Another trip back in time to 14th century England, the time period where the soccer kind of football began.
I was just reading an account by the Bishop of Winchester that described the game of football (as then played) as,
abominable… more common, undignified and worthless than any other game, rarely ending but with some loss, accident or disadvantage to the players themselves.
Sounds like it should be on TV, a shame it evolved to be only marginally less boring than televised checkers. At any rate, football, even today, is one of the most dangerous sports, owing to the general lack of protective equipment for the players and the general lack of reasonable drinking of alcohol by the fans. It was even more so back several hundred years, for much of the 14th century, the only law regarding football was the one banning it.
Generally, the way a game would begin (Shove Thursday was a popular day it seems) would involve the two captains meeting to determine how many people would play. It might be 12 a side, or it might be 400, any number was acceptable as long as it was agreed upon (and assuming large quantities of strong ale were consumed, counting may take place more in theory than actuality).
Once they had the number of people, the size of the field of play would need defining. Closely tied to the number of participants, it might be a few hundred feet between the two goals at each end or it might be miles. Even the balls were a random assortment being made from leather or even the bladders of animals filled with dried peas or hay.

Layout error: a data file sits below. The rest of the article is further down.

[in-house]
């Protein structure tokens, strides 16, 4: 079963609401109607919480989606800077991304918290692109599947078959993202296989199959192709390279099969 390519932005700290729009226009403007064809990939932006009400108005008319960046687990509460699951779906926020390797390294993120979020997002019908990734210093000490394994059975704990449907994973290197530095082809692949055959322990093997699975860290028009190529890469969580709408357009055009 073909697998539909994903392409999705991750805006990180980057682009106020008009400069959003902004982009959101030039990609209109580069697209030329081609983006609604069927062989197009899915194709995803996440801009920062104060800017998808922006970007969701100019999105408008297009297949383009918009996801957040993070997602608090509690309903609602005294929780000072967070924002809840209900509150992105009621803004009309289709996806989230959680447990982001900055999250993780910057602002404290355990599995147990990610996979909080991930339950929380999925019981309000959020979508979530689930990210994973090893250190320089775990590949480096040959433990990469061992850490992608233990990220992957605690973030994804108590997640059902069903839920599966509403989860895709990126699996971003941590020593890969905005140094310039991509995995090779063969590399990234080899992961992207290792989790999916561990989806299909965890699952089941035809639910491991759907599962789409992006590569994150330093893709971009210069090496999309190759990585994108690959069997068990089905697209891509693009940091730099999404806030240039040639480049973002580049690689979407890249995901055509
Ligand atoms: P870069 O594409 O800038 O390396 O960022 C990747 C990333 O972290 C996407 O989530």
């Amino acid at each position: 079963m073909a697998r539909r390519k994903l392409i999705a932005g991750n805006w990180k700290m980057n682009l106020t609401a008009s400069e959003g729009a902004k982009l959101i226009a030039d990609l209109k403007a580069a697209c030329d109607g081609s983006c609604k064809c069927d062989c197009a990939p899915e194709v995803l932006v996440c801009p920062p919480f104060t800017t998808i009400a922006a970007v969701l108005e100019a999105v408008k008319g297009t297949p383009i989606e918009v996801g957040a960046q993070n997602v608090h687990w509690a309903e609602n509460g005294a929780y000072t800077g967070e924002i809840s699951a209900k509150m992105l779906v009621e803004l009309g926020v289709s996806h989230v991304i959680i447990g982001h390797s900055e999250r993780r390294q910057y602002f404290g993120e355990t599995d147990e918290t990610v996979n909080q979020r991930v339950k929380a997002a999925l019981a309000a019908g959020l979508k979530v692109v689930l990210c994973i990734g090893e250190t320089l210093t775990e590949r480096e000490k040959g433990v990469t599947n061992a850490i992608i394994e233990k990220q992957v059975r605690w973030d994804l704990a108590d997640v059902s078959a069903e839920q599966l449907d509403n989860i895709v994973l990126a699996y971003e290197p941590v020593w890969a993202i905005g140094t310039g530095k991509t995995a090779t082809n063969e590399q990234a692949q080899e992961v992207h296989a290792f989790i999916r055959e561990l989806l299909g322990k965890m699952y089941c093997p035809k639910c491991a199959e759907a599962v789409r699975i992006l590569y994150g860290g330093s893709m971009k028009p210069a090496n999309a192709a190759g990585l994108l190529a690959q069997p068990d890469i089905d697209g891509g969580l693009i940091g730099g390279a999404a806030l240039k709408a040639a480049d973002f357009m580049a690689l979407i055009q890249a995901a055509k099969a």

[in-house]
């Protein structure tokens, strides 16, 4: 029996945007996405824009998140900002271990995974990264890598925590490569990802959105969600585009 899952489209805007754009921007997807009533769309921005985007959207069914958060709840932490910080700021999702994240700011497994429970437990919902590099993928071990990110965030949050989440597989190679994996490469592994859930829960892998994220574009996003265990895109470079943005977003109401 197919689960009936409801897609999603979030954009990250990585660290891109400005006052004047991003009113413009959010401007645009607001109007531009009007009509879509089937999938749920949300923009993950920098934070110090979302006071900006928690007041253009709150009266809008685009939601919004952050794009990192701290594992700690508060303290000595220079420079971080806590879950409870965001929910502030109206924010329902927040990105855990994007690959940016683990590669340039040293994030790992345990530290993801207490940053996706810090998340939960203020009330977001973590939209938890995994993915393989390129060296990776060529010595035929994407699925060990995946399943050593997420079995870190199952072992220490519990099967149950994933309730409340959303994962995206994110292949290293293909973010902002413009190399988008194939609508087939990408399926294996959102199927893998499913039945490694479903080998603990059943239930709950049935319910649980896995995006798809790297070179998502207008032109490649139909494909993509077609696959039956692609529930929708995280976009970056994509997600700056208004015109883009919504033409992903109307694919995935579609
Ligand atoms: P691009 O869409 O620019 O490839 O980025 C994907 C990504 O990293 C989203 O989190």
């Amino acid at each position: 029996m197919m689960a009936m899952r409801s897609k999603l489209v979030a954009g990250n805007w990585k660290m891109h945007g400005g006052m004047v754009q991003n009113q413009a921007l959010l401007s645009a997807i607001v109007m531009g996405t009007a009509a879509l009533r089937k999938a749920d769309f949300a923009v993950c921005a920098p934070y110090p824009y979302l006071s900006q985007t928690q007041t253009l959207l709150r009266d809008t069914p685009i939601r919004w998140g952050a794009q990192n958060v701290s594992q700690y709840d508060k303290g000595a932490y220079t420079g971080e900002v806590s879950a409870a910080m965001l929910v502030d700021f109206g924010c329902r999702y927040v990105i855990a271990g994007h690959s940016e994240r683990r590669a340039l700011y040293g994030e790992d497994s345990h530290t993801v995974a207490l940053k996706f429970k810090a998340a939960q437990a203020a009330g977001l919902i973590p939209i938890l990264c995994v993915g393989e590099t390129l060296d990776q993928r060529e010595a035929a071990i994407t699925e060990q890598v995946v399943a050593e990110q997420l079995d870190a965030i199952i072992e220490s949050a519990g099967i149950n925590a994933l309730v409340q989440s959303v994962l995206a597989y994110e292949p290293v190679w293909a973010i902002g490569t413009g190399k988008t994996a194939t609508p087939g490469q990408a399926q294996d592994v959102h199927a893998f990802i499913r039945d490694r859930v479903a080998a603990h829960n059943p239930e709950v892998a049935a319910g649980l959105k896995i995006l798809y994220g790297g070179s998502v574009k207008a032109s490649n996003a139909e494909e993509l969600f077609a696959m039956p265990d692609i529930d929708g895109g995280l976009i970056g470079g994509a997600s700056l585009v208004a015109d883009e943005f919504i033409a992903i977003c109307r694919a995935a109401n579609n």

The rules of play would also vary, in all ways except the fact that there were really no rules at all. In fact, the game was not dissimilar to warfare without weapons. When people are seen to be rolling on the ground in pain, it’s is very unlikely that they are feigning injury to get a penalty awarded, they probably have serious internal injuries. Edward III of England banned it in the entire kingdom in 1331 and again in 1363, citing the issues of “distracting from archery practice” among other things like “destruction of crops and widespread injuries and deaths”.
Not that he was likely to be worried about the well-being of the common-folk, but his income was directly related to his kingdoms income, so a wheat field trampled in Essex or maybe even a few wheat farmers, directly impacted his exchequer, tax farming not withstanding. Today some nanny staters decry public sporting events as causes for overindulgence and even incitements to riot, and so are a threat to the ill defined “public well-being”. 600 years ago, they were in fact riots themselves.